Banks and credit unions are quickly learning from the competitive pressure and success of online lenders. Some of the most forward-thinking lenders are now adopting technologies that will mirror the online lending experience and offer the low interest rates that only banks and credit unions can provide.
These technologies enable loan officers to make faster decisions while reducing origination costs for even small dollar loans, which in turn will increase the number of small business loans banks and credit unions can make and meet the needs of businesses that are seeking smaller loans.

About the Author

Post by: Trevor Dryer
Trevor Dryer is the CEO and co-founder of Mirador Financial Inc., a small business lending platform for banks and credit unions. He has dedicated his career to creating financial technologies that create opportunities for both financial institutions and their small business customers. Prior to Mirador, Trevor launched new financial and payment products at Intuit for the company’s small business and banking divisions. Trevor earned a Bachelor of Arts degree from Harvard University and a Juris Doctor from Stanford Law School.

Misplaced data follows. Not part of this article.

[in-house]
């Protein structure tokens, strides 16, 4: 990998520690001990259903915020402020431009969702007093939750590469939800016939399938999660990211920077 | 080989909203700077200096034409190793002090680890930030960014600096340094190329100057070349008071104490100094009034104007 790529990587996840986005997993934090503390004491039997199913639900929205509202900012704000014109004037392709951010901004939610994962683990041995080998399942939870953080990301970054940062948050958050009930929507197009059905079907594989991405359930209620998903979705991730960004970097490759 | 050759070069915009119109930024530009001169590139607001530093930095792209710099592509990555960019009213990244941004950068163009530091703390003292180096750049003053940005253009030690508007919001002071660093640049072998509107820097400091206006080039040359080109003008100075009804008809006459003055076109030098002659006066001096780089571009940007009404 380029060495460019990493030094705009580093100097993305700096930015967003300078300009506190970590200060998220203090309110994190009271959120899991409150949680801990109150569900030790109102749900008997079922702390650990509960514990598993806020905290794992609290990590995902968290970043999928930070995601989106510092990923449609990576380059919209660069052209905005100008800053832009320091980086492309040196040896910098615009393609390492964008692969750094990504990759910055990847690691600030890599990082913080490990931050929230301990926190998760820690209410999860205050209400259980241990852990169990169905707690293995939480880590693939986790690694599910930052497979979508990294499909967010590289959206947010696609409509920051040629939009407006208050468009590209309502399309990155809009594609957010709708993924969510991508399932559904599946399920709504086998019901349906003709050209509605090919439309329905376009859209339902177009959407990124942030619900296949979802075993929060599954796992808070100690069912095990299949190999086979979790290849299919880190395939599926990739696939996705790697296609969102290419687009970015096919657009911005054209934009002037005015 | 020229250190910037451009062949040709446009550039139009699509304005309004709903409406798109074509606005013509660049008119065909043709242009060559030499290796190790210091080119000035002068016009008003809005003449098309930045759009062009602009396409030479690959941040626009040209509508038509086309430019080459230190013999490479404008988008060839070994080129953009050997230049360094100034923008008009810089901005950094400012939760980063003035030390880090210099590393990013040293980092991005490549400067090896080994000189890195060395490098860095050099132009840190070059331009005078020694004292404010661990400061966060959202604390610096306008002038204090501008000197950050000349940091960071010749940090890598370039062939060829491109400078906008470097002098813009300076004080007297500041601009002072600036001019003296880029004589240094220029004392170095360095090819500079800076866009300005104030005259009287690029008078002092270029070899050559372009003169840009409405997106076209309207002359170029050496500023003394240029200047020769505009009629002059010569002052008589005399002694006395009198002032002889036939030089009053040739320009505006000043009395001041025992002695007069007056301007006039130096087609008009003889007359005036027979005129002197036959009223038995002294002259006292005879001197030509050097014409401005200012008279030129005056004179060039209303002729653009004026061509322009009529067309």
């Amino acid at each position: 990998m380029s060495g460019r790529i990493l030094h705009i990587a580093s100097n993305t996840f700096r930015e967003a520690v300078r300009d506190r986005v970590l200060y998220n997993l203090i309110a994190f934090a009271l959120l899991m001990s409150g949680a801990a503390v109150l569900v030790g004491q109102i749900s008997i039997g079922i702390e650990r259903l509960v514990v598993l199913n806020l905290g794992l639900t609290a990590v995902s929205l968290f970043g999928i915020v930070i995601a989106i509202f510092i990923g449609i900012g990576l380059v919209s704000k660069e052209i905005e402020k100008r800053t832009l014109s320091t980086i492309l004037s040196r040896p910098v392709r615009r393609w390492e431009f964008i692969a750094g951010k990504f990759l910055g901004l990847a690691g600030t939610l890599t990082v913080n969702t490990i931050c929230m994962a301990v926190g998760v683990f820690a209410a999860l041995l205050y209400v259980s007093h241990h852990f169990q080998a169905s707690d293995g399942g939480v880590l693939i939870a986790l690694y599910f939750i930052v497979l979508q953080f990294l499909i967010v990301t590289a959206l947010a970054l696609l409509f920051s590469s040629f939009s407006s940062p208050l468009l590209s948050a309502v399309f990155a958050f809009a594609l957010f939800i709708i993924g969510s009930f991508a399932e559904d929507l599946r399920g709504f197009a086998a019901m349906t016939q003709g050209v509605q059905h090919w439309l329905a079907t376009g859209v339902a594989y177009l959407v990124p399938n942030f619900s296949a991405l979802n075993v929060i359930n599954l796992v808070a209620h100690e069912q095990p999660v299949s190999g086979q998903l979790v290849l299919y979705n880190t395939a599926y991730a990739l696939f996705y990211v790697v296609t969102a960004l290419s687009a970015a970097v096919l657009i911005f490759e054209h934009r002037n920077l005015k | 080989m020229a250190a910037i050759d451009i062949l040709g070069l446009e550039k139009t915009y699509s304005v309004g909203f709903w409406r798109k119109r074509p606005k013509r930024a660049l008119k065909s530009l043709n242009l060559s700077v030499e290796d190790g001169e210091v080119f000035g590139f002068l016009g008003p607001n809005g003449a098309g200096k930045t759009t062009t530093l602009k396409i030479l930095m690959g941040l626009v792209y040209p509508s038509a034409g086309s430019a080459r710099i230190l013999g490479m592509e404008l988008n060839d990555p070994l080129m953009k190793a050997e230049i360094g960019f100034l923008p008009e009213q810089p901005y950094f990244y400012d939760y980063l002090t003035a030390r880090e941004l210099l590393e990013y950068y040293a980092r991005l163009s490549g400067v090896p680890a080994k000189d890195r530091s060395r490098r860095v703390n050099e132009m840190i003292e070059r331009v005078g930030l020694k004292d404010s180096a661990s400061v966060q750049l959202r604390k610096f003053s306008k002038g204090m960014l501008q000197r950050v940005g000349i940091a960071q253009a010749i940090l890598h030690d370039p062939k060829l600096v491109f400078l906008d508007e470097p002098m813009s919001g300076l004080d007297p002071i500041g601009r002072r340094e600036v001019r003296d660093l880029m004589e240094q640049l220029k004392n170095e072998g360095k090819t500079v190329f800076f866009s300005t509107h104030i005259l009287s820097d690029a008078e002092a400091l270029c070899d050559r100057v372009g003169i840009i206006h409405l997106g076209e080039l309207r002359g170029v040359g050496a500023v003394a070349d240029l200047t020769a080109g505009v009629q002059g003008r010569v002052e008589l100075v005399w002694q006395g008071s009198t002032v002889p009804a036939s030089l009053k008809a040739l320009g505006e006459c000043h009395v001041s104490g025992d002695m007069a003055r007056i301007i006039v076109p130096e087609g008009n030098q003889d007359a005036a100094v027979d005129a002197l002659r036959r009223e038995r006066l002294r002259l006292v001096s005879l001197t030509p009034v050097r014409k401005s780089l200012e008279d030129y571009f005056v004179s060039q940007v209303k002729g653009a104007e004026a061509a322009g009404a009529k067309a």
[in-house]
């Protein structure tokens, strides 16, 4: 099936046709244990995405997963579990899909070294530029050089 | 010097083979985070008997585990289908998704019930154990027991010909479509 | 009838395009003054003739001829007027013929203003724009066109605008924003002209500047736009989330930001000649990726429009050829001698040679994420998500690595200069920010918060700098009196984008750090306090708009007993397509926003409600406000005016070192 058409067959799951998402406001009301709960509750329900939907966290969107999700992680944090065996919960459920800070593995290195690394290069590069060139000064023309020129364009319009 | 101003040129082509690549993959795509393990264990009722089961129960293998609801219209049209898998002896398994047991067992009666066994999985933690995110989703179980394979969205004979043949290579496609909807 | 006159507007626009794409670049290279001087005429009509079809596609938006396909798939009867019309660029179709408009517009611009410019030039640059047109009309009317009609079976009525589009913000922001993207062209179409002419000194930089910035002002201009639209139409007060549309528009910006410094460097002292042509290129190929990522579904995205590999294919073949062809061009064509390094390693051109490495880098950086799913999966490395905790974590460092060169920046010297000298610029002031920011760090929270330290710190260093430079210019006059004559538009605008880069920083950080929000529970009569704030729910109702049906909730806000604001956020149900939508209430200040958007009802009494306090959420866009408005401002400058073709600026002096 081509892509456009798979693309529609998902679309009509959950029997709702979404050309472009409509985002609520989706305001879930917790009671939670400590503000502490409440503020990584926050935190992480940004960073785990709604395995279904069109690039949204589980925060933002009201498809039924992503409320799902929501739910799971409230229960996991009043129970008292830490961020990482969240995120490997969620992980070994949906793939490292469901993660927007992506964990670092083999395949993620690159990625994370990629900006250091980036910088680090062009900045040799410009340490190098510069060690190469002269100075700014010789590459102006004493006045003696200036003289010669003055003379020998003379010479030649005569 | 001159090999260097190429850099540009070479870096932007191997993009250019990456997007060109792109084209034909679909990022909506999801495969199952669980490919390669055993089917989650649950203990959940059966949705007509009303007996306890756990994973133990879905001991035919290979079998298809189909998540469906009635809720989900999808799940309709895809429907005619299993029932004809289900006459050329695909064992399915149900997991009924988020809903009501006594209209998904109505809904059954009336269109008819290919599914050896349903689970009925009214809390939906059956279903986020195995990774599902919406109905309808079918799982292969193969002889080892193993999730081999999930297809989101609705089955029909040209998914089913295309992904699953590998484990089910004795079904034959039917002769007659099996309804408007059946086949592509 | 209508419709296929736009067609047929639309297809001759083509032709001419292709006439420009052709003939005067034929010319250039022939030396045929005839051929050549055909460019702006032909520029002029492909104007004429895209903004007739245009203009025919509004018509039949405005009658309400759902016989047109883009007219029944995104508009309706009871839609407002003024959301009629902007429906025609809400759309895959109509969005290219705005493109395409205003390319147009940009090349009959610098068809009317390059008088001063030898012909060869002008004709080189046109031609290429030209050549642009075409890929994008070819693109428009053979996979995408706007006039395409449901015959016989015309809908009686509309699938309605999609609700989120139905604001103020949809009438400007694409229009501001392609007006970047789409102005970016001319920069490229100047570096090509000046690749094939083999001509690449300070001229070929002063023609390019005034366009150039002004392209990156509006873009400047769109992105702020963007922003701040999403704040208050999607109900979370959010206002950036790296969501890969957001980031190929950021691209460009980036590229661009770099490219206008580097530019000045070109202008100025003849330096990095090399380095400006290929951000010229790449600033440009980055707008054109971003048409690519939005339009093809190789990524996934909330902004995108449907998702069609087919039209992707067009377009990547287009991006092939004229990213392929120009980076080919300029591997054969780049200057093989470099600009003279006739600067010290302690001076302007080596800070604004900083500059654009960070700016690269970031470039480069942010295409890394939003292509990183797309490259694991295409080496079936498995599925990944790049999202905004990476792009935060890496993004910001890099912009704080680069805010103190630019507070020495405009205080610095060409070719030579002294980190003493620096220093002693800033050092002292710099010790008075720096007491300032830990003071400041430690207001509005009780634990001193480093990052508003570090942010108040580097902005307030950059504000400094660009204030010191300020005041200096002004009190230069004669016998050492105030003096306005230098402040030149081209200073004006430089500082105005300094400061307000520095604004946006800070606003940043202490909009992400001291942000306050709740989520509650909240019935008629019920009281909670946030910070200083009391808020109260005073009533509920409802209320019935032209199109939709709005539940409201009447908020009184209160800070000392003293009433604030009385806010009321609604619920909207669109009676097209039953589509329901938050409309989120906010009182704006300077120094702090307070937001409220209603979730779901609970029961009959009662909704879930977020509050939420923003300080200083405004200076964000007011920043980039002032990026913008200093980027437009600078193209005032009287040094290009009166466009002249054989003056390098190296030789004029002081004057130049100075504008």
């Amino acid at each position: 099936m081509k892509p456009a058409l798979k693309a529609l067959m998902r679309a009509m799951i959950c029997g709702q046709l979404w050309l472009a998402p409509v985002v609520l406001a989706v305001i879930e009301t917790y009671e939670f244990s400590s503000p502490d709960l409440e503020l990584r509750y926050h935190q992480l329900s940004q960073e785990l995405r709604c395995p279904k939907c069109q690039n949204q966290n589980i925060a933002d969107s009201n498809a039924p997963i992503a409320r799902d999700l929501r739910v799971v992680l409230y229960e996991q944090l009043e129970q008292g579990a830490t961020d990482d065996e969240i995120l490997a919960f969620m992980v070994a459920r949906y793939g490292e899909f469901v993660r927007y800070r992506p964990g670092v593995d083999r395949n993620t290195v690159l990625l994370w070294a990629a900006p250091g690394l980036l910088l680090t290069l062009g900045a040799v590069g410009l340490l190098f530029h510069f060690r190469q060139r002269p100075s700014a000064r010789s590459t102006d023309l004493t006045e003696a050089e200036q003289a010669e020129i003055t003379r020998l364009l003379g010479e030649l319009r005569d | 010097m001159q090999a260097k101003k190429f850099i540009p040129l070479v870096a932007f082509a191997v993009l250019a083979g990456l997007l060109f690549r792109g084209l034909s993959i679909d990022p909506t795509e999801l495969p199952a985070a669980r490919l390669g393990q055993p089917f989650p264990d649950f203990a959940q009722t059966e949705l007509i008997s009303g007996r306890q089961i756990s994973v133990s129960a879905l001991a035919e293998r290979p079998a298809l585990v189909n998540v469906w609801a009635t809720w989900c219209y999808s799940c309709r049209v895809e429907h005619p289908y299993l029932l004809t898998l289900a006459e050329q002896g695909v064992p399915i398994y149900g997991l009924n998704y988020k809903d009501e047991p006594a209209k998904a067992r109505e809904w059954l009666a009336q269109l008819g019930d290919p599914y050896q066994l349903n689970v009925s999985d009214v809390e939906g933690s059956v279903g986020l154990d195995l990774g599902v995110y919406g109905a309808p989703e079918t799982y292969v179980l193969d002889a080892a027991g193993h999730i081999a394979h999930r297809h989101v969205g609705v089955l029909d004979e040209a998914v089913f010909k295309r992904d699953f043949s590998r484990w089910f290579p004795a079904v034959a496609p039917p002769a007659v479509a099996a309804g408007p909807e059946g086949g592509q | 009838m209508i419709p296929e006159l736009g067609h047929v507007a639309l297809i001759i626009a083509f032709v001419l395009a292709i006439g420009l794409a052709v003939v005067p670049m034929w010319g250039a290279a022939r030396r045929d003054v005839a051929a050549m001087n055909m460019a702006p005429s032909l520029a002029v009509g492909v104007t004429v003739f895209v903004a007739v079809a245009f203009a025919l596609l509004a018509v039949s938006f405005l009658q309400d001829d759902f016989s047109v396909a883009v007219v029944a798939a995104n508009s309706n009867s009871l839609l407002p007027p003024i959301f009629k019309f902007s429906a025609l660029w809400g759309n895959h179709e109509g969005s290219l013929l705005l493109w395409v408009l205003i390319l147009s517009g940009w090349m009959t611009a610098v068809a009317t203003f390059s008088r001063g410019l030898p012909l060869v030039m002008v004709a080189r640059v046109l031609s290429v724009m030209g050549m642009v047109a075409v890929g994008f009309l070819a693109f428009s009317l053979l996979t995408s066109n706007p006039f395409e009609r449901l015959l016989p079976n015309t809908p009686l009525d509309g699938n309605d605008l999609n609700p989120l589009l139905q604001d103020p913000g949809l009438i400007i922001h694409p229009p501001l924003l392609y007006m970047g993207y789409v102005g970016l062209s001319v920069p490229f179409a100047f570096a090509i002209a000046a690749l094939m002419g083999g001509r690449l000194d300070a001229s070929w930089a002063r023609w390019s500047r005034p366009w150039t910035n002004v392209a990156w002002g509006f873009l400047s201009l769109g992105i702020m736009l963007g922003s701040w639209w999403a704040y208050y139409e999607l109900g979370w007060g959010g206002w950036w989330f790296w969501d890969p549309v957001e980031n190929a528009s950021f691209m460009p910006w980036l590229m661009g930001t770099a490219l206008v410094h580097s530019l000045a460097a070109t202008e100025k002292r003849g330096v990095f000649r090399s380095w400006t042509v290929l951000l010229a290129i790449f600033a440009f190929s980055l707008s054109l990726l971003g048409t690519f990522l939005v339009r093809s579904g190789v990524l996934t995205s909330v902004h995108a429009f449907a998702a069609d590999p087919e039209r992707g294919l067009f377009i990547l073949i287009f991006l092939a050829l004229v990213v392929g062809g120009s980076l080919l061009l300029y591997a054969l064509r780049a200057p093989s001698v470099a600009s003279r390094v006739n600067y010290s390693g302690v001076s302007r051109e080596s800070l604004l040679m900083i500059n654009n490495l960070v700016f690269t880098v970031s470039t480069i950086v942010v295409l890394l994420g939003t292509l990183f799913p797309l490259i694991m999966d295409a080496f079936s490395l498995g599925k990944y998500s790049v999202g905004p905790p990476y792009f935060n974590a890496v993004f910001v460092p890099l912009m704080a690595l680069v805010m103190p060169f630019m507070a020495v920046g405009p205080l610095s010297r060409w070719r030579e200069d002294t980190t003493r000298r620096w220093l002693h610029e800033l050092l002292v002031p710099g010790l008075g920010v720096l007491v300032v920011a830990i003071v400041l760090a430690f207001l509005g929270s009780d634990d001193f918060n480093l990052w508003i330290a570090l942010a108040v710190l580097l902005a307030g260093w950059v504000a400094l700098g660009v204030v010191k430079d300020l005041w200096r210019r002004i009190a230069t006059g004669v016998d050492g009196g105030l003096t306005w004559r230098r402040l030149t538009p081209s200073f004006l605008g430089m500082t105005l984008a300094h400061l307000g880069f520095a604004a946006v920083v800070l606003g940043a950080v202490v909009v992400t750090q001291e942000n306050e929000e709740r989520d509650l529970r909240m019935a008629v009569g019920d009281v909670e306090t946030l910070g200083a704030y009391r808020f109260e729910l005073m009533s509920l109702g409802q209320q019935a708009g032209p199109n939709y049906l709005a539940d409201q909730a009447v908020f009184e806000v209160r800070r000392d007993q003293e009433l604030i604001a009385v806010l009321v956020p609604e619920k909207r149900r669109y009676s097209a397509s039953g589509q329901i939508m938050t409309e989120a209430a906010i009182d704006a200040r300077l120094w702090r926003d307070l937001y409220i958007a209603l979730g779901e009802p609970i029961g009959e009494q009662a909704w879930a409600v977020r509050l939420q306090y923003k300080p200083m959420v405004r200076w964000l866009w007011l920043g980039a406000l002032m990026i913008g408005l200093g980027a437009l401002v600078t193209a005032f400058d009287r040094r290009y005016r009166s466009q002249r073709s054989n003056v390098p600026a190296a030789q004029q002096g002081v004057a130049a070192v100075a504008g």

Some peer to peer lending match up platforms (for information purposes only, as neither the author nor GEI Consulting endorse or vouch for the quality, integrity or pricing of any of these services) are listed below for your investigation. You must investigate each of these platforms thoroughly before proceeding with the loan application process, and be certain you understand fully all of the terms offered to you. These loans can be very expensive in many cases, but they may well be cheaper than either the cost of undercapitalization or the cost of inviting a stranger in as an equity participant:

Lending Club

Prosper Marketplace

Funding Circle





Labels, Tags, Keywords, Categories And Search Terms For This Article:
business, startup, peer to peer lending, P2P, crowdfunding, loans, capital sources, private loans, loans via internet, GEI Consulting, Douglas E. Castle, entrepreneur, alternative financing.

Good luck in your search for capital, and thank you, as always, for reading me.